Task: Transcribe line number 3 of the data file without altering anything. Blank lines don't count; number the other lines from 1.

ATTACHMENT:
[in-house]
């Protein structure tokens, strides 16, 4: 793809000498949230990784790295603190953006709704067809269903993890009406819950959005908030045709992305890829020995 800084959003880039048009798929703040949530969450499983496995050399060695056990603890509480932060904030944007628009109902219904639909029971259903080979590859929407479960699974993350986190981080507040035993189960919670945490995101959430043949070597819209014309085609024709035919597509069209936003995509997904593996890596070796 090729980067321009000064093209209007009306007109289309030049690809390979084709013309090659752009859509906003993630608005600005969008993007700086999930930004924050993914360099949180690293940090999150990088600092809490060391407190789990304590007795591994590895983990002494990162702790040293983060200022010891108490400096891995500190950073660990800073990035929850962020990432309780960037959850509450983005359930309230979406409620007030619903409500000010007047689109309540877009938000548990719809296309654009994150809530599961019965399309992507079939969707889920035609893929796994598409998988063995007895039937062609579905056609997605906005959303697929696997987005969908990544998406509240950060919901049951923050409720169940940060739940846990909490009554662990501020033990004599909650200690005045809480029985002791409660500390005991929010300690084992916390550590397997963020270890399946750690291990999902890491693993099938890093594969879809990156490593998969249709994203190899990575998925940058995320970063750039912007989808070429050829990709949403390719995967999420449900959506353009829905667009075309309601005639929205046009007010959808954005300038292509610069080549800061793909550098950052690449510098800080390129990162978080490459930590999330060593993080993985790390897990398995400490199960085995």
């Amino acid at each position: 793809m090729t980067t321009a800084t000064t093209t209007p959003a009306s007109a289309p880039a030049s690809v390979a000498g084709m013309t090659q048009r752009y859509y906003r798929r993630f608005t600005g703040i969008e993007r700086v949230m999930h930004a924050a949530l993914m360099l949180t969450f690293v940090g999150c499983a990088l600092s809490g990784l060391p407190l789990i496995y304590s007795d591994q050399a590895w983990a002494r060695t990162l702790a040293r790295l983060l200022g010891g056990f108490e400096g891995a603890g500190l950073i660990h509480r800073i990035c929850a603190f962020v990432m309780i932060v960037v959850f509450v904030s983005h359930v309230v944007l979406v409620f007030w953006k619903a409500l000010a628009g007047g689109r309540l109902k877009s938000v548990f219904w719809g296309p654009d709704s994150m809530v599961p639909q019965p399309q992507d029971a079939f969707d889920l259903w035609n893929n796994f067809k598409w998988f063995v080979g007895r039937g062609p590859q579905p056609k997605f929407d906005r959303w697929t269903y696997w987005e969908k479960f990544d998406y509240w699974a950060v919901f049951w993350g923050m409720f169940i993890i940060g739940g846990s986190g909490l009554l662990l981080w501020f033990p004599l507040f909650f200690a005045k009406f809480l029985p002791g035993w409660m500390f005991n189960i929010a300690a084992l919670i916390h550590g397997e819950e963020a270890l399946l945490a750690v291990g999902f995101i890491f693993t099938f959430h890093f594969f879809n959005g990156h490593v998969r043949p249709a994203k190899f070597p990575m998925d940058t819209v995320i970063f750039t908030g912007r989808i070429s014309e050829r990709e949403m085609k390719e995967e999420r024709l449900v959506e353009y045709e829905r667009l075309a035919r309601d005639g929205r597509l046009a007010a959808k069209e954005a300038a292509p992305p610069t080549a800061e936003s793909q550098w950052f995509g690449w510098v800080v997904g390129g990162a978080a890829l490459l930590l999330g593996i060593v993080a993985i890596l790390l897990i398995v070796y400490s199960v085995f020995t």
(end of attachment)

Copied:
């Amino acid at each position: 793809m090729t980067t321009a800084t000064t093209t209007p959003a009306s007109a289309p880039a030049s690809v390979a000498g084709m013309t090659q048009r752009y859509y906003r798929r993630f608005t600005g703040i969008e993007r700086v949230m999930h930004a924050a949530l993914m360099l949180t969450f690293v940090g999150c499983a990088l600092s809490g990784l060391p407190l789990i496995y304590s007795d591994q050399a590895w983990a002494r060695t990162l702790a040293r790295l983060l200022g010891g056990f108490e400096g891995a603890g500190l950073i660990h509480r800073i990035c929850a603190f962020v990432m309780i932060v960037v959850f509450v904030s983005h359930v309230v944007l979406v409620f007030w953006k619903a409500l000010a628009g007047g689109r309540l109902k877009s938000v548990f219904w719809g296309p654009d709704s994150m809530v599961p639909q019965p399309q992507d029971a079939f969707d889920l259903w035609n893929n796994f067809k598409w998988f063995v080979g007895r039937g062609p590859q579905p056609k997605f929407d906005r959303w697929t269903y696997w987005e969908k479960f990544d998406y509240w699974a950060v919901f049951w993350g923050m409720f169940i993890i940060g739940g846990s986190g909490l009554l662990l981080w501020f033990p004599l507040f909650f200690a005045k009406f809480l029985p002791g035993w409660m500390f005991n189960i929010a300690a084992l919670i916390h550590g397997e819950e963020a270890l399946l945490a750690v291990g999902f995101i890491f693993t099938f959430h890093f594969f879809n959005g990156h490593v998969r043949p249709a994203k190899f070597p990575m998925d940058t819209v995320i970063f750039t908030g912007r989808i070429s014309e050829r990709e949403m085609k390719e995967e999420r024709l449900v959506e353009y045709e829905r667009l075309a035919r309601d005639g929205r597509l046009a007010a959808k069209e954005a300038a292509p992305p610069t080549a800061e936003s793909q550098w950052f995509g690449w510098v800080v997904g390129g990162a978080a890829l490459l930590l999330g593996i060593v993080a993985i890596l790390l897990i398995v070796y400490s199960v085995f020995t």